Director Nikki Woolaston does the best she can to recreate the Berlin in the 1930s in what Humphries described as a ‘brutalist’ Barbican setting. The musicians of the Aurora Orchestra – wearing informal dark clothes and with some having fedoras – wander onto the platform playing snatches of Weill’s familiar ‘Mack the Knife’ before the concert proper begins. What we see is at its best when Humphries and cabaret singer Meow Meow are involved. His Australian compatriot showed again why she is one of cabaret’s best post-modern artists. Looking like Fenella Fielding in the 1966 ‘Carry on Screaming!’ she has a remarkably flexible voice which can shift easily from a sultry smokiness to clear and agile operatic antics. Some songs were a mixture of German and English and that was ok but otherwise there were no surtitles and it was too dark to read the printed translations. So when singing just in German, Meow Meow often had the ability to dramatize the meaning of any song and overcome this language barrier. This came to the fore in two Weill numbers ‘Pirate Jenny’ and ‘Surabaya Johnny’. In Spoliansky’s satirical ‘Alles Schwindel’ which dwells on the negative social consequence of the post-WWI economy, Meow Meow discovered in it the perfect blend of comedy, cynicism, gravitas, and the heralding of a pending catastrophe. Humphries said how after an initial meeting in London he was ‘firm friends’ with Mischa Spoliansky until his death in 1985. He said ‘I wanted him to compose a song for my friend Dame Edna … I thought it would bookend his career, Marlene [Dietrich] at one end and the “Moonee Ponds Nightingale” at the other!’.

Meow Meow’s ‘embodiment’ of Schulhoff’s infamous Dadaist recreation of the female orgasm, Sonata Erotica, is indescribable and alone justifies the cost of a ticket for the show. There was a delightfully playful duet for Spoliansky’s Sapphic ‘Wenn die beste Freundin’ with Satu Vänskä coming out of the orchestra to show she is a fine singer in her own right, as well as, an accomplished virtuoso. Vänskä particularly excelled on the Stroh violin for the excerpt from Max Brand’s Maschinist Hopkins. At the start of the second half Humphries had shed his velvet jacket for silk pyjamas and there was the rollicking delight of Paul Abraham’s fairly risqué ‘Mausie’ as – together with a suitably attired Meow Meow – they played a couple discussing what they have got up to the night before. Perhaps appropriately however there was – despite some bittersweet optimism – a very melancholic air to their final two songs: Hollaender’s – The Ruins of Berlin from Billy Wilder’s film, A Foreign Affair and that rendition of ‘Benares Song’.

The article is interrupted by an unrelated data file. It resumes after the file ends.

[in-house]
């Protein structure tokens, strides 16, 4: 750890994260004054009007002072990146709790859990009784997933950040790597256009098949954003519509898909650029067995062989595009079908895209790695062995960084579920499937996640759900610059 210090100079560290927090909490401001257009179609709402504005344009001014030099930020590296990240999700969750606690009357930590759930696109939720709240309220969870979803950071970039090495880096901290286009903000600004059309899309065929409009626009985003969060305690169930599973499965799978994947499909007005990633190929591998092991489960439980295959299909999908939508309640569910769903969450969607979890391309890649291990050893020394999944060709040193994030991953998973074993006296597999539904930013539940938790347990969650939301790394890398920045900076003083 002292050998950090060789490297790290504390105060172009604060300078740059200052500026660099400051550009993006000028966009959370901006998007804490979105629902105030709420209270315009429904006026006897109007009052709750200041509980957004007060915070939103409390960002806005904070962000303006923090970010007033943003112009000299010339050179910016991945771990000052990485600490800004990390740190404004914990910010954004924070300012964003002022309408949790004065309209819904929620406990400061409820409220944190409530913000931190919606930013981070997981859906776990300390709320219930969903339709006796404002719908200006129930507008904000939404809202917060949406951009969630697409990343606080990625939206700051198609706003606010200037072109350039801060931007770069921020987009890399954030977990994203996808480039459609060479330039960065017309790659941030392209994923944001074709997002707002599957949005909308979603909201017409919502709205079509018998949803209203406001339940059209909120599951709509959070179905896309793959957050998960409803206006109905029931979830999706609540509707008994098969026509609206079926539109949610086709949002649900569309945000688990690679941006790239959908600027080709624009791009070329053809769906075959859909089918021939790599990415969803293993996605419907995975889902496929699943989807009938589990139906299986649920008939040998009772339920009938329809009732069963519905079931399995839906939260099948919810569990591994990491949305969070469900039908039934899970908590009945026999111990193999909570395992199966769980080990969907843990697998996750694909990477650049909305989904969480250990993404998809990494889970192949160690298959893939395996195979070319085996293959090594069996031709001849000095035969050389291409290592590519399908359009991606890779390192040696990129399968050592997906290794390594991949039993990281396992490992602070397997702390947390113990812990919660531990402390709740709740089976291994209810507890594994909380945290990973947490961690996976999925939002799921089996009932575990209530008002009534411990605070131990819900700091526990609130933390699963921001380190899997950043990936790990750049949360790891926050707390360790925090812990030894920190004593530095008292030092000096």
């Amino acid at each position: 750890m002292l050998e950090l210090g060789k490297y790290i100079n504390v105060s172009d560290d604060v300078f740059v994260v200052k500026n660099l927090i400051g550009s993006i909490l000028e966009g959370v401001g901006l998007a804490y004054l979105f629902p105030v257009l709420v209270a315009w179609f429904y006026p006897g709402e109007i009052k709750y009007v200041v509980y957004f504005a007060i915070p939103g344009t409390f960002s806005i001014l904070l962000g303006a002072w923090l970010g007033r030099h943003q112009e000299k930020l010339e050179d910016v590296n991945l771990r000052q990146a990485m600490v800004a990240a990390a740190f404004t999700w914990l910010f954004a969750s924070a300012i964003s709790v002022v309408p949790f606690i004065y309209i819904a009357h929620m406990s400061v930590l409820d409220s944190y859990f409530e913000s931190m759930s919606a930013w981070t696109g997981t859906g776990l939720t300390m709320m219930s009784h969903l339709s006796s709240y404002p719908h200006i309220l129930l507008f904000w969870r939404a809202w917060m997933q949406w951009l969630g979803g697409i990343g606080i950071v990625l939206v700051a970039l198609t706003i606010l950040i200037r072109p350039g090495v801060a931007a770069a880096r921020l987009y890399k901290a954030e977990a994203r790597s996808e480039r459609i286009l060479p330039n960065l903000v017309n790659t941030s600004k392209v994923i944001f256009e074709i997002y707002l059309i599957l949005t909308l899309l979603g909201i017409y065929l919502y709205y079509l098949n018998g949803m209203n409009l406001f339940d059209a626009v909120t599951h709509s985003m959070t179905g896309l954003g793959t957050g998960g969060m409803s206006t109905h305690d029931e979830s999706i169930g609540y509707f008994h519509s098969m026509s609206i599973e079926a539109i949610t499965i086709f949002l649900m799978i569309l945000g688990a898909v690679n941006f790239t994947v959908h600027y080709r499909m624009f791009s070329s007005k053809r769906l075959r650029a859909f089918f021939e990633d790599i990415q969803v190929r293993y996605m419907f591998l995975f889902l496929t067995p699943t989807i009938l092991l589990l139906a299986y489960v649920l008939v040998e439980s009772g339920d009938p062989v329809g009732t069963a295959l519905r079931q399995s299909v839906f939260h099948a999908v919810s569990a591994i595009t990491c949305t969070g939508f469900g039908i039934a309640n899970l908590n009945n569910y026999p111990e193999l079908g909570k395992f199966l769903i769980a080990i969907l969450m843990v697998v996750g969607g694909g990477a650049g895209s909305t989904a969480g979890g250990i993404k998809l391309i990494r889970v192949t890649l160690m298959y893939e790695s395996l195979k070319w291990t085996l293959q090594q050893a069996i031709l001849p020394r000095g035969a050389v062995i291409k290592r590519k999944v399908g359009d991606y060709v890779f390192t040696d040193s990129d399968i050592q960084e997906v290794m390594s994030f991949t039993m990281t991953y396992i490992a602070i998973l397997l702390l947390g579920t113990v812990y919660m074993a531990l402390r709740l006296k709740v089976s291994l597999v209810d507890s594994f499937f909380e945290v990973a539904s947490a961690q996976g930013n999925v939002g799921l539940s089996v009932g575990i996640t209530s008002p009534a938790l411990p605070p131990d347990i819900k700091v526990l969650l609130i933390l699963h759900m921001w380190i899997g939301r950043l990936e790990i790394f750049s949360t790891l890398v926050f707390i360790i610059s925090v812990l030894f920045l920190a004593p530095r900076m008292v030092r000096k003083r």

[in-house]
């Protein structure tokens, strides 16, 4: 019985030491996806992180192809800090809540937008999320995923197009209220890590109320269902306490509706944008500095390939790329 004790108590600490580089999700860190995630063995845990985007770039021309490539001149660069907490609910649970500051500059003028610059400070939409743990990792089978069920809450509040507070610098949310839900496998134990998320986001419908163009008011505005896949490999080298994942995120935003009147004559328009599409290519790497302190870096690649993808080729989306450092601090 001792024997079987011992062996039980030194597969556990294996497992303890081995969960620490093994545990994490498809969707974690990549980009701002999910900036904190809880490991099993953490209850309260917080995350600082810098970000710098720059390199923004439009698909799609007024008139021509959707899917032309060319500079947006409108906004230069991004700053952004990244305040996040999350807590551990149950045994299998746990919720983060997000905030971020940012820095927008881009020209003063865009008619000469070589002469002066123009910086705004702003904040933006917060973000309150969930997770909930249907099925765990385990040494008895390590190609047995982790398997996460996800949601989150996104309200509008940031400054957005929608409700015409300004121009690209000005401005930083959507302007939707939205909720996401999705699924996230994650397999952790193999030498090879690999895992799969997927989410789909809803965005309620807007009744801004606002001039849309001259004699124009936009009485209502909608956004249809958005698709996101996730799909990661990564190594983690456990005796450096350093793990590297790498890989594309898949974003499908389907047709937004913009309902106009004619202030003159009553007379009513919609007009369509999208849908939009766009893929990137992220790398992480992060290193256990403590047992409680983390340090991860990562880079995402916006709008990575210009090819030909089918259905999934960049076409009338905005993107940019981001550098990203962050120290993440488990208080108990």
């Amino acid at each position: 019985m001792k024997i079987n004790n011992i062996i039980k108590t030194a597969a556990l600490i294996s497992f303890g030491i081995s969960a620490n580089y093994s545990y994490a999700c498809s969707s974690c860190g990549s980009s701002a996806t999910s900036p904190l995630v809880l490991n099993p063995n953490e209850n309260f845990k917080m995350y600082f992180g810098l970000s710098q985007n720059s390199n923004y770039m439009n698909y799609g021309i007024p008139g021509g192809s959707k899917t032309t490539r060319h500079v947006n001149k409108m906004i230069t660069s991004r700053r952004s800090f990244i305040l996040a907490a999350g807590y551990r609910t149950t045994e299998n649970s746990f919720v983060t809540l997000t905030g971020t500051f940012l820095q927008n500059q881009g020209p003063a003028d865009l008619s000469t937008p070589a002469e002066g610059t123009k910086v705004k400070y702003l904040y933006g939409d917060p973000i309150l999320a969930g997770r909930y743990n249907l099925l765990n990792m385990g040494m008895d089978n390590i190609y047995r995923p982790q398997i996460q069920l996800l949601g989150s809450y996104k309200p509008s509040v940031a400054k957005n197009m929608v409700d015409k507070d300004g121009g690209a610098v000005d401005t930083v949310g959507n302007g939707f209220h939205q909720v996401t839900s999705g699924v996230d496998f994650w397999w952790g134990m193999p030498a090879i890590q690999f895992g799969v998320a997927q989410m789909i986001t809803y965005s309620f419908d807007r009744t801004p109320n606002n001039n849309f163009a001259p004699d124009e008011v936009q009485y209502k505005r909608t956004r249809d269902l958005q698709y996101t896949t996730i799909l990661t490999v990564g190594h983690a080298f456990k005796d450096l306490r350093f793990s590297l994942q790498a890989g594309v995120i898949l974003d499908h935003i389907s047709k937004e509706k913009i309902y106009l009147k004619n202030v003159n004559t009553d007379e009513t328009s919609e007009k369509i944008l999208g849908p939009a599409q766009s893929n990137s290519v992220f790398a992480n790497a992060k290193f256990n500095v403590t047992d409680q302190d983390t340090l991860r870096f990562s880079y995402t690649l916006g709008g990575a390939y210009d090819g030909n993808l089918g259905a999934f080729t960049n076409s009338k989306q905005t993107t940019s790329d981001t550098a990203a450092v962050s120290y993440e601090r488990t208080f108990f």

During their moments in the spotlight the musicians of the Aurora Orchestra showed exemplary versatility from the jazziness of works by Krenek, Schulhoff, Grosz and Brand to beautifully phrased, deeply soulful and expressive tangos from Schulhoff and Weill. In Toch’s Geographical Fugue – which Humphries considered is the first occurrence of rap in classical music – the musicians showed their vocal abilities by chanting the place names of John Cage and Henry Cowell’s late-twentieth century English version in complex, contrapuntal rhythms. Satu Vänskä’s violin was aided and abetted by her excellent ensemble featuring many fine individual performances from the woodwind and brass players, percussion, guitar/banjo, accordion and Ben Dawson’s piano.

If you have not seen Barry Humphries’ Weimar Cabaret I urge you to go.

Jim Pritchard

For more about Barry Humphries’ Weimar Cabaret at the Barbican click here.

For more about the Aurora Orchestra click here.